He faces three felony charges -- one count of promoting prison contraband, two counts of tampering with physical evidence -- and one misdemeanor charge of official misconduct.
Palmer's June 20 interview with the state police was videotaped, a source familiar with the investigation told CNN.
Inmates at work
Access to the catwalk was not unusual for prisoners. The prison used inmates to do plumbing and electric work, sometimes allowing them to go in the catwalk area, a former maintenance supervisor said.
The former supervisor, who worked at the prison for 35 years, said inmates filled those positions when the maintenance department was short staffed. Correction officers were also understaffed at times, and inmates conducted repair work unsupervised. The ex-supervisor left the facility six years ago.
The former supervisor said inmates worked unplugging toilets, changing lights, fixing leaks and repairing wiring. Their work took them inside cells and to the catwalks behind the cell walls for major pipe repairs.
Inmates sometimes asked prison employees for favors, such as sending a letter or asking for a pack of cigarettes, the ex-supervisor said. Inmates started with small favors and followed up with bigger requests, sometimes threatening to turn in the employee for delivering on the smaller offense.
Palmer: 'You become hard'
Palmer hasn't spoken publicly, but he gave an interview 15 years ago about life inside the Clinton Correctional Facility. "It's a negative environment," he told North Country Radio's Brian Mann. "And long-term exposure to a negative environment, you become hard on issues."
Palmer said life as a prison guard was as miserable as those of the prisoners. "With the money that they pay you, you'll go bald, you'll have high blood pressure, you'll become an alcoholic, you'll divorce, and then you'll kill yourself," he said.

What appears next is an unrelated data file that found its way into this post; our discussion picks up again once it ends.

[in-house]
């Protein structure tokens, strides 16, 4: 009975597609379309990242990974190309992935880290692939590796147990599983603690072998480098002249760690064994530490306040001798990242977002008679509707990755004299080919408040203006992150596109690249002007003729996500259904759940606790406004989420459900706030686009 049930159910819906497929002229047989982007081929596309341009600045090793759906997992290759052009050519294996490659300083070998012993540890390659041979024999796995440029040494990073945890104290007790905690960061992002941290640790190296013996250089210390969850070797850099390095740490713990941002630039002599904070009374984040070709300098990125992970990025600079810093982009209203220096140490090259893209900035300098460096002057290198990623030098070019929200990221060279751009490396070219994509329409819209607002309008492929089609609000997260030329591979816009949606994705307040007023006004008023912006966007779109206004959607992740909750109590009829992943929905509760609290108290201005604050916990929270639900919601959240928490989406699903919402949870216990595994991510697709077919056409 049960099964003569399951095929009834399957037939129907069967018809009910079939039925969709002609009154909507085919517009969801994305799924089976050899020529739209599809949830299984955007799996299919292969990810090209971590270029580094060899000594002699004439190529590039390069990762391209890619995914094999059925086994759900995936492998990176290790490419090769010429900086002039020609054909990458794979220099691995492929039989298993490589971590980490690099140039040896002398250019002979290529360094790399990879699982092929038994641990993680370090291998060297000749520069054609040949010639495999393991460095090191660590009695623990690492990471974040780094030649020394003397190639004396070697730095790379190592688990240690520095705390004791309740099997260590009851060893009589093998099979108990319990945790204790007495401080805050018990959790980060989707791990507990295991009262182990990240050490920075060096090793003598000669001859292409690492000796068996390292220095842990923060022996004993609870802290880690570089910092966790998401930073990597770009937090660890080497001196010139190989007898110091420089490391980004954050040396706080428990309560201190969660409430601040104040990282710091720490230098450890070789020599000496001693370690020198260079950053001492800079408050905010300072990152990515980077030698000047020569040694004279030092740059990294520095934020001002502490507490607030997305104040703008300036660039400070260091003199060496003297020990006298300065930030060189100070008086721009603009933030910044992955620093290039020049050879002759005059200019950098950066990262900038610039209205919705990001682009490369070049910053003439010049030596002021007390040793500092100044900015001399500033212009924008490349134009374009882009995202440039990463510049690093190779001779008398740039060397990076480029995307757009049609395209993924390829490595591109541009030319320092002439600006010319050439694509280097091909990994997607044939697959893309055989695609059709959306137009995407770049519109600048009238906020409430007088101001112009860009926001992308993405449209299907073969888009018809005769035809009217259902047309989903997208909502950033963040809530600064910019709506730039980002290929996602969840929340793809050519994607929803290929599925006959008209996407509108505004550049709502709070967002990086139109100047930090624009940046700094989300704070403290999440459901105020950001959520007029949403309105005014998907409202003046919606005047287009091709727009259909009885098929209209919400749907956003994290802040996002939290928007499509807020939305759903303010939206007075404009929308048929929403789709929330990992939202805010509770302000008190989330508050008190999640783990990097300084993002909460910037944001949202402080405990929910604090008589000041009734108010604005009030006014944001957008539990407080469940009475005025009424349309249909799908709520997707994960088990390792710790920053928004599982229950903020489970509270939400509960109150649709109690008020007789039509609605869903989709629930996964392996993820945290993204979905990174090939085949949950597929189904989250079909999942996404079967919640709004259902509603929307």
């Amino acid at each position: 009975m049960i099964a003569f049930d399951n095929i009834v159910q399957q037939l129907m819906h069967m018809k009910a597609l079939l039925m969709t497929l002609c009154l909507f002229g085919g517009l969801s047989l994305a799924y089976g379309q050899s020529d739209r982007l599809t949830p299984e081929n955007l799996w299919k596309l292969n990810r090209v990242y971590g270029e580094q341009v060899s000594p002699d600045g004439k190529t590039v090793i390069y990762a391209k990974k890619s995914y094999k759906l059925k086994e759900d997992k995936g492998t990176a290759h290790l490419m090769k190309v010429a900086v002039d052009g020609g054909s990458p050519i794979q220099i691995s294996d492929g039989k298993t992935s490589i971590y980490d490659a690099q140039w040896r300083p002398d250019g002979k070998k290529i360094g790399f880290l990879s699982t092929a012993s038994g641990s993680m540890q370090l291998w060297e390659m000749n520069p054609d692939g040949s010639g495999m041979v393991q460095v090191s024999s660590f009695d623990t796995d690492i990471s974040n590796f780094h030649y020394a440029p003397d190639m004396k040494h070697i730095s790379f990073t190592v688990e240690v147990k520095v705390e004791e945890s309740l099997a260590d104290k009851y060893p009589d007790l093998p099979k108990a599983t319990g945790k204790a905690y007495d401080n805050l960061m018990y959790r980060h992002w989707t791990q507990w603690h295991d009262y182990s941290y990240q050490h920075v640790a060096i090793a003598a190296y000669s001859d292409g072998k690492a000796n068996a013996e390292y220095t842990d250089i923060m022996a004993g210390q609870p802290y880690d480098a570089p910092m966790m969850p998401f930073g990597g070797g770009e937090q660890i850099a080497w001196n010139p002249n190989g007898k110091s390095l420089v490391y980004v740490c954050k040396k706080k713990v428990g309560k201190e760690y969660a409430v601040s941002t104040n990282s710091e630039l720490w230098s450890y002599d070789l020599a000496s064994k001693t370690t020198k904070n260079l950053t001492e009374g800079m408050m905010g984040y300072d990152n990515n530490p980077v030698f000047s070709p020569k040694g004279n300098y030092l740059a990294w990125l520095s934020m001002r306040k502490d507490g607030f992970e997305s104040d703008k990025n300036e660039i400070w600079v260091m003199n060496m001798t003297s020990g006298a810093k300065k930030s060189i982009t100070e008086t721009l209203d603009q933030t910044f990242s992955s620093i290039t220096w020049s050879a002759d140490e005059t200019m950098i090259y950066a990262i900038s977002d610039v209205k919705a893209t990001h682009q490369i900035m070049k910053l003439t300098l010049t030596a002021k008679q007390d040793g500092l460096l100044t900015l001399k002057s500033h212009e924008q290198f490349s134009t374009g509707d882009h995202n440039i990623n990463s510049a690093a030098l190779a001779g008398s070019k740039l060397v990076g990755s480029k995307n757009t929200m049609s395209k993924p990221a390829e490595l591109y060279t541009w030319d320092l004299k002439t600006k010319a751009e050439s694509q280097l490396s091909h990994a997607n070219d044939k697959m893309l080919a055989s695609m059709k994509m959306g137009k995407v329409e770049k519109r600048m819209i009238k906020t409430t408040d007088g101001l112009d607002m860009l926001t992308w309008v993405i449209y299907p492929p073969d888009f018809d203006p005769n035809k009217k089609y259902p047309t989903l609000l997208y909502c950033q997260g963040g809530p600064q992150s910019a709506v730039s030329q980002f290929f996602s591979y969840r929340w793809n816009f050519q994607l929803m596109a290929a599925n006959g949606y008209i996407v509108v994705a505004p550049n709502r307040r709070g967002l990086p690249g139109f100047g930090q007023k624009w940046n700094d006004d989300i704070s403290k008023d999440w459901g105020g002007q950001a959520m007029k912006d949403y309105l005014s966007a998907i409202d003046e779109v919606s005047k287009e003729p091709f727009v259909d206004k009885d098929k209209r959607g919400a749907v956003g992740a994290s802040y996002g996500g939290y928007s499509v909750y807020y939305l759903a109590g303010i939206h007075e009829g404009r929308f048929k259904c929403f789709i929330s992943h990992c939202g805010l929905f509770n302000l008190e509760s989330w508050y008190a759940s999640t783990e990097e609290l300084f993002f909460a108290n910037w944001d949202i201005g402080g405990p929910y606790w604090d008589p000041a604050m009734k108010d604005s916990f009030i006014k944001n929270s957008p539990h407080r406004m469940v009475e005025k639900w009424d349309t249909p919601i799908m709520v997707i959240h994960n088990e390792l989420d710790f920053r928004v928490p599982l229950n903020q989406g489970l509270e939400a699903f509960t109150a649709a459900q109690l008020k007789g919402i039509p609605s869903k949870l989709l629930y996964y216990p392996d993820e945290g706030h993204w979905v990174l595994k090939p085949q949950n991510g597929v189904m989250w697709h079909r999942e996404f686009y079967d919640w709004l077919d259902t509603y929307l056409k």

Mann described the jail scene all those years ago: "Everywhere we go, prisoners are handling knives and power tools," he said in 2000.
"Even then, that detail kind of freaked me out," he said a week after the jail break.
Killers spend birthdays on the run
Palmer's arrest came as more than a dozen investigators from the New York State Inspector General's Office arrived at the prison to investigate possible breaches of security protocols that allowed Matt and Sweat to escape, a state law enforcement official said. The two men have been on the lam since June 6.
Investigators are going through visitor logs and documents related to prisoner and employee movements at the jail, the official said.
They are also looking into whether prison guards on the honor block would sleep during their evening shifts and if that allowed Sweat and Matt to remain virtually unsupervised as they worked to prepare their escape, a law enforcement official told CNN.
As authorities try to figure out what went wrong at the prison, hundreds of law enforcement officers are still rummaging through dense woodland surrounding a hunting cabin the fugitives are believed to have burglarized. Authorities said a number of items were recovered from the Mountain View cabin, some 30 miles west of the jail, including a sock, according to Wylie. While the district attorney wouldn't say if the sock's red markings were blood, he did tell CNN's Anderson Cooper, "I do know that a DNA profile was from one of the socks."
The sprawling manhunt has now stretched into its 20th day -- long enough for both escapees to spend their birthdays on the run. Sweat turned 35 on June 14, while Matt hit 49 on Thursday, according to the birth dates for the two men provided by the U.S. Marshals Service.
The 75-square-mile primary search area is roughly 20 miles west of the prison. State forest rangers describe the terrain as treacherous, not just for the escapees but also for police and other searchers.
"The area is heavily forested. The undergrowth is thick," Capt. John Strife said. "The vegetation is a combination of trees, saplings and brush."